Defendant argues that this provision is reasonably susceptible to different interpretations because the term "rented" is not defined in the policy and can have different meanings. This argument appears to be premised on an assumption that Ms. Northrup's statement in her affidavit that Mr. Rand "was not renting the garage from" her means only that Mr. Rand did not pay monetary consideration for use of the garage. Defendant then proceeds to assert that "rented" could apply to use of property in exchange for services provided. However, Plaintiff did not cabin its proposition as to the meaning of the term "rented" in the policy solely to use of property in exchange for monetary consideration. Instead, both Plaintiff and Defendant agree that "rented" can mean monetary compensation or other forms of consideration. (See, e.g., Def.'s Opp'n to Pl.'s Mot. Summ. J. 2; Pl.'s Rep. to Mot. Summ. J. 2-3.) In any event, "rented" is not reasonably susceptible to different interpretations because it is commonly understood to encompass consideration in general. See, e.g., rent, Black's Law Dictionary 1410 (9th ed. 2009).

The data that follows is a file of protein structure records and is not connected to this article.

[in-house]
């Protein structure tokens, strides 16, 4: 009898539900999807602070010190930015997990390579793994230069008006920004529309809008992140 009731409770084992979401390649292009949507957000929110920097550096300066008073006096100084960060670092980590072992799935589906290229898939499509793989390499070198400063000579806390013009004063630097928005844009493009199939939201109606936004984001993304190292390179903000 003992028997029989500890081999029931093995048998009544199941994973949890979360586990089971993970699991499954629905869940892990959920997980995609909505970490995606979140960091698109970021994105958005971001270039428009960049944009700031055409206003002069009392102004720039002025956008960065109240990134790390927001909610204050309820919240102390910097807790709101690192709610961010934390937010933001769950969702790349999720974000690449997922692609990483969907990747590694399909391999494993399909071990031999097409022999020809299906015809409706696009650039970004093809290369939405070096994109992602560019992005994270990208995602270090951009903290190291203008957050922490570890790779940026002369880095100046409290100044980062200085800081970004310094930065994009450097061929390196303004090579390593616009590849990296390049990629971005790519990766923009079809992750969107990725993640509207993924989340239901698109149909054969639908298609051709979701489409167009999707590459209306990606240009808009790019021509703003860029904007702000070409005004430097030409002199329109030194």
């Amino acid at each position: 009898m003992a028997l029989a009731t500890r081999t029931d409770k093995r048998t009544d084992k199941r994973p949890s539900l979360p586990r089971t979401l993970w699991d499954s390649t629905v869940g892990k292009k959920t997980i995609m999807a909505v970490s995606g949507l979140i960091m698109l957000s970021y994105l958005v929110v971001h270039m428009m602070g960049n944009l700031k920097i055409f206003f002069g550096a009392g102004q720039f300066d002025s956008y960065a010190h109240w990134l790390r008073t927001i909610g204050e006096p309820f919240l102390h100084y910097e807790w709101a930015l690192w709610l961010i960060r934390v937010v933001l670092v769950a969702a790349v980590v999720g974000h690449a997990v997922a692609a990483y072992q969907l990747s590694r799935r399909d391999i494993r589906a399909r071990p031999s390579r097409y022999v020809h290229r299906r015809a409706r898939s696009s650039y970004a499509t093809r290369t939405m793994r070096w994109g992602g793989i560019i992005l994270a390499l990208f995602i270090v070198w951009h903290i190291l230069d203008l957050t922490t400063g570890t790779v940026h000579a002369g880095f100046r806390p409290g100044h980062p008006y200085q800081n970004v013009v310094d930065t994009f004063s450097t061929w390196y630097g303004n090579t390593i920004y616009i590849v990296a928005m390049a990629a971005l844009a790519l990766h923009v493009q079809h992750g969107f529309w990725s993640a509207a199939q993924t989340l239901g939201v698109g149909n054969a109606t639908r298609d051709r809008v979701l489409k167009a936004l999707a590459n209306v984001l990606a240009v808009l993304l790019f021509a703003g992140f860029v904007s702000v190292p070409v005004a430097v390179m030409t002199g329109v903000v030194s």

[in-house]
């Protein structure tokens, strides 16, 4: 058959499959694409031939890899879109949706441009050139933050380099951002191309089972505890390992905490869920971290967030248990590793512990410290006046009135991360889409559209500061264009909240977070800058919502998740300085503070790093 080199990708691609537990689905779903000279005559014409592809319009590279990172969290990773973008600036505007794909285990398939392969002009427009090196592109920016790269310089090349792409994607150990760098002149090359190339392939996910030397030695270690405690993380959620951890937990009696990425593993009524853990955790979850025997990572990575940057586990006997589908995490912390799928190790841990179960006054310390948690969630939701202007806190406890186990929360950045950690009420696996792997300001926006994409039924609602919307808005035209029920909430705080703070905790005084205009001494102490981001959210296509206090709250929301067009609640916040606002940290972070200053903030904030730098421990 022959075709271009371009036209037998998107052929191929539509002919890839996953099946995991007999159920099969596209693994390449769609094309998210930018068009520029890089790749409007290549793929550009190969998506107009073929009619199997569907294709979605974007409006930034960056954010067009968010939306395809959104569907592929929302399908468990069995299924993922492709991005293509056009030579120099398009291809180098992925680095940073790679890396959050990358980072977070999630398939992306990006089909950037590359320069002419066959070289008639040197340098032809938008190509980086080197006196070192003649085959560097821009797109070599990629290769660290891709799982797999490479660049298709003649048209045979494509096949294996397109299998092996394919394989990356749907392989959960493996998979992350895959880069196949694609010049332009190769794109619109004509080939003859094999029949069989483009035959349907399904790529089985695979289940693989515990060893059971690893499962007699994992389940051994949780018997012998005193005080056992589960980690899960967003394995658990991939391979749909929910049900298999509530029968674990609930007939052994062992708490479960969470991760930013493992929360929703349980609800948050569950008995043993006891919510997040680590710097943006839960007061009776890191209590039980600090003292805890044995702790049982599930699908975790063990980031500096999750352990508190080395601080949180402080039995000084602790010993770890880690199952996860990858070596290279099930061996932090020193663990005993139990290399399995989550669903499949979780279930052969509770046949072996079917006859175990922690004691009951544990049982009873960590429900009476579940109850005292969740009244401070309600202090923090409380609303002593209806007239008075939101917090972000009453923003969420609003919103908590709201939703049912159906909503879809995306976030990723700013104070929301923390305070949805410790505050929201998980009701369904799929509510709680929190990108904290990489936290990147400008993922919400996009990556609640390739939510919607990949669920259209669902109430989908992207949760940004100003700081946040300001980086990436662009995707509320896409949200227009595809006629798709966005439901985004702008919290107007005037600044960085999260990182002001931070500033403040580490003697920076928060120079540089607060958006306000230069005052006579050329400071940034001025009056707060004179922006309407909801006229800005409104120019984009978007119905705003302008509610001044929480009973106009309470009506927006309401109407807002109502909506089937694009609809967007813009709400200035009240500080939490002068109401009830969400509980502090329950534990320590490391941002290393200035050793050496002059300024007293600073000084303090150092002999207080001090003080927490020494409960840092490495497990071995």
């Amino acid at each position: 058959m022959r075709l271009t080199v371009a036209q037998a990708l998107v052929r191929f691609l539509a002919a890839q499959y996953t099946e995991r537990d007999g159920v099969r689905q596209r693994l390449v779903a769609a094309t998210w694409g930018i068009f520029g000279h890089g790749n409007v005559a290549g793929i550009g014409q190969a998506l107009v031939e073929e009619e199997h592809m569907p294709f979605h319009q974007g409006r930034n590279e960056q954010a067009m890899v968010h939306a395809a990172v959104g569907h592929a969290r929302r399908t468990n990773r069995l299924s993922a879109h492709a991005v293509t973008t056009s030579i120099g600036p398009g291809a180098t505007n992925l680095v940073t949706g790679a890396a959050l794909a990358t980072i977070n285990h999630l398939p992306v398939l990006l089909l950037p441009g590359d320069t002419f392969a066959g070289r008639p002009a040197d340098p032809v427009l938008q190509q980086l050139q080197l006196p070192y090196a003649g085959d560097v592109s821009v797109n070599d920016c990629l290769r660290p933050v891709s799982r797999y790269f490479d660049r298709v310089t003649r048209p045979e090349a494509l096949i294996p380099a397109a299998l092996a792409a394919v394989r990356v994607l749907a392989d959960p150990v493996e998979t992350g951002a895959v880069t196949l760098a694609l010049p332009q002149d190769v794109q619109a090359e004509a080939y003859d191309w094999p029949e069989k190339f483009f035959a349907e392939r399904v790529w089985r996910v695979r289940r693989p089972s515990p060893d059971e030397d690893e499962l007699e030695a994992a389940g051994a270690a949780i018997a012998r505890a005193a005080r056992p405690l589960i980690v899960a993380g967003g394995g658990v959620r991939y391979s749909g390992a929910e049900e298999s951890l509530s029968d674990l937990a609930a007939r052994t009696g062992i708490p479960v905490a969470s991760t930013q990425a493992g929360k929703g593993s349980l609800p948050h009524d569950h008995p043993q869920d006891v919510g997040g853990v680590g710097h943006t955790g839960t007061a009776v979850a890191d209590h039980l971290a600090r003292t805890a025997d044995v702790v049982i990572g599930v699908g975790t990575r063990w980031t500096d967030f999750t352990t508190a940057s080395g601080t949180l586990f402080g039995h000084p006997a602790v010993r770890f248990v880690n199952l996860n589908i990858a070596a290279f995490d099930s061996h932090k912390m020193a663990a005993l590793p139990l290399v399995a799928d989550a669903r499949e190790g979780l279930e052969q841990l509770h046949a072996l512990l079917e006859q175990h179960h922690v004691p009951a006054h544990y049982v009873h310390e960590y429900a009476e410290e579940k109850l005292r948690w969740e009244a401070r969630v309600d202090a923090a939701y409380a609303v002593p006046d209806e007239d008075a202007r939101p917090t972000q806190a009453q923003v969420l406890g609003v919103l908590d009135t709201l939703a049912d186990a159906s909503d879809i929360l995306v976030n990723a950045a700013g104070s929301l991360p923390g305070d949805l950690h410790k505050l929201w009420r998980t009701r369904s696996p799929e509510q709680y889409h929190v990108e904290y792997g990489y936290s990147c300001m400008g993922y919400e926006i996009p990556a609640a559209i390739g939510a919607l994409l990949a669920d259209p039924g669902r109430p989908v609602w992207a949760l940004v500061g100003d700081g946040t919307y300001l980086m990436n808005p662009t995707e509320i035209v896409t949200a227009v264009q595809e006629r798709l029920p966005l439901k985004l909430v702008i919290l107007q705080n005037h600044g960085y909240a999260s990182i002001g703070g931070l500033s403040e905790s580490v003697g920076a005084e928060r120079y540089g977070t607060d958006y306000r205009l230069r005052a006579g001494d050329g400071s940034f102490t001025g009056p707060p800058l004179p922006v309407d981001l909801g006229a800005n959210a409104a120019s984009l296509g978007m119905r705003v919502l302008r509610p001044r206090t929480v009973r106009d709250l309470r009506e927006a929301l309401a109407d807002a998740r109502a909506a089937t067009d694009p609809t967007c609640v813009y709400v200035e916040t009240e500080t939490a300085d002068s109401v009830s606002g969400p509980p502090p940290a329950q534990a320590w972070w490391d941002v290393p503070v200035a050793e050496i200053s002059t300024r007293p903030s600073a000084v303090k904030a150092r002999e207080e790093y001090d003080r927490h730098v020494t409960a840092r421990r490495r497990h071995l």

What Defendant really disputes is whether Mr. Rand "rented" the garage from Ms. Northrup, which would then bring into play the exception to the exclusion in the policy. However, it is clear that there is no genuine dispute of material fact that Ms. Northrup was not renting the garage to Mr. Rand because she provided an affidavit stating as much in support of Plaintiff s Statement of Material Facts. (Pl.'s Supp.'g S.M.F. ¶ 7; Pl.'s Ex. B to Supp.'g S.M.F., at ¶ 3.) Defendant has not pointed to any evidence in the record to qualify Ms. Northrup's statement, i.e., that Mr. Rand did use the garage in exchange for some type of consideration; instead, Defendant qualifies the statement of material fact by disputing what Ms. Northrup meant when she stated that Mr. Rand "was not renting the garage from" her. See generally Dyer v. DOT,2008 ME 106, ¶ 15, 951 A.2d 821 ("Failure to properly respond to a statement of material facts permits a court to deem admitted any statements not properly denied or ...